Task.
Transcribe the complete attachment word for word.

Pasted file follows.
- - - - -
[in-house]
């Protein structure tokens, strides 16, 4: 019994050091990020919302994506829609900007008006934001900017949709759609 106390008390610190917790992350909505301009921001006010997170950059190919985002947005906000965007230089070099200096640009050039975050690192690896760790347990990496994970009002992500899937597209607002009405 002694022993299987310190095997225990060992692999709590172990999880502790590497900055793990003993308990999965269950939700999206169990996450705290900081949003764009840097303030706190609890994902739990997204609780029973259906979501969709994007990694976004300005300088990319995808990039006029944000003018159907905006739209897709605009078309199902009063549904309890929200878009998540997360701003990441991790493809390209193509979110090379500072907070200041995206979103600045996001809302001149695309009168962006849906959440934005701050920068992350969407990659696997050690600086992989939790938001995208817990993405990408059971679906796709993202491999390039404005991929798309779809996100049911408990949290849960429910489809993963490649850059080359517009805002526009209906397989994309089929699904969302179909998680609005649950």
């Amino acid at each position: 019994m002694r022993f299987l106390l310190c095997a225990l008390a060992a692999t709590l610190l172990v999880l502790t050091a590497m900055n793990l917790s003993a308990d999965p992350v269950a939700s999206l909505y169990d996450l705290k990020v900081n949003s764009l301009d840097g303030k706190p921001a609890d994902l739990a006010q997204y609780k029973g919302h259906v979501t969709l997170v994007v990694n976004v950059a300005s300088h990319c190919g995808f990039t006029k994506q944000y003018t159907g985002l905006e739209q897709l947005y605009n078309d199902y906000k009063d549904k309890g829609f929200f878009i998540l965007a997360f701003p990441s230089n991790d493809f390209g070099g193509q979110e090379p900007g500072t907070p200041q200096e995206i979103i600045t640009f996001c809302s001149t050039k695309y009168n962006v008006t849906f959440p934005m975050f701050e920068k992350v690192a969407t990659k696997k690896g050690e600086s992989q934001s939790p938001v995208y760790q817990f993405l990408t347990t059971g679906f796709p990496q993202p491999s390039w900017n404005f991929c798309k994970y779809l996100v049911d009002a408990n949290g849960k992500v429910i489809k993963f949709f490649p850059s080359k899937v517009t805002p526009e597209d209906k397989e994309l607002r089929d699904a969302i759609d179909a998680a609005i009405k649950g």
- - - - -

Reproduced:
[in-house]
């Protein structure tokens, strides 16, 4: 019994050091990020919302994506829609900007008006934001900017949709759609 106390008390610190917790992350909505301009921001006010997170950059190919985002947005906000965007230089070099200096640009050039975050690192690896760790347990990496994970009002992500899937597209607002009405 002694022993299987310190095997225990060992692999709590172990999880502790590497900055793990003993308990999965269950939700999206169990996450705290900081949003764009840097303030706190609890994902739990997204609780029973259906979501969709994007990694976004300005300088990319995808990039006029944000003018159907905006739209897709605009078309199902009063549904309890929200878009998540997360701003990441991790493809390209193509979110090379500072907070200041995206979103600045996001809302001149695309009168962006849906959440934005701050920068992350969407990659696997050690600086992989939790938001995208817990993405990408059971679906796709993202491999390039404005991929798309779809996100049911408990949290849960429910489809993963490649850059080359517009805002526009209906397989994309089929699904969302179909998680609005649950």
């Amino acid at each position: 019994m002694r022993f299987l106390l310190c095997a225990l008390a060992a692999t709590l610190l172990v999880l502790t050091a590497m900055n793990l917790s003993a308990d999965p992350v269950a939700s999206l909505y169990d996450l705290k990020v900081n949003s764009l301009d840097g303030k706190p921001a609890d994902l739990a006010q997204y609780k029973g919302h259906v979501t969709l997170v994007v990694n976004v950059a300005s300088h990319c190919g995808f990039t006029k994506q944000y003018t159907g985002l905006e739209q897709l947005y605009n078309d199902y906000k009063d549904k309890g829609f929200f878009i998540l965007a997360f701003p990441s230089n991790d493809f390209g070099g193509q979110e090379p900007g500072t907070p200041q200096e995206i979103i600045t640009f996001c809302s001149t050039k695309y009168n962006v008006t849906f959440p934005m975050f701050e920068k992350v690192a969407t990659k696997k690896g050690e600086s992989q934001s939790p938001v995208y760790q817990f993405l990408t347990t059971g679906f796709p990496q993202p491999s390039w900017n404005f991929c798309k994970y779809l996100v049911d009002a408990n949290g849960k992500v429910i489809k993963f949709f490649p850059s080359k899937v517009t805002p526009e597209d209906k397989e994309l607002r089929d699904a969302i759609d179909a998680a609005i009405k649950g």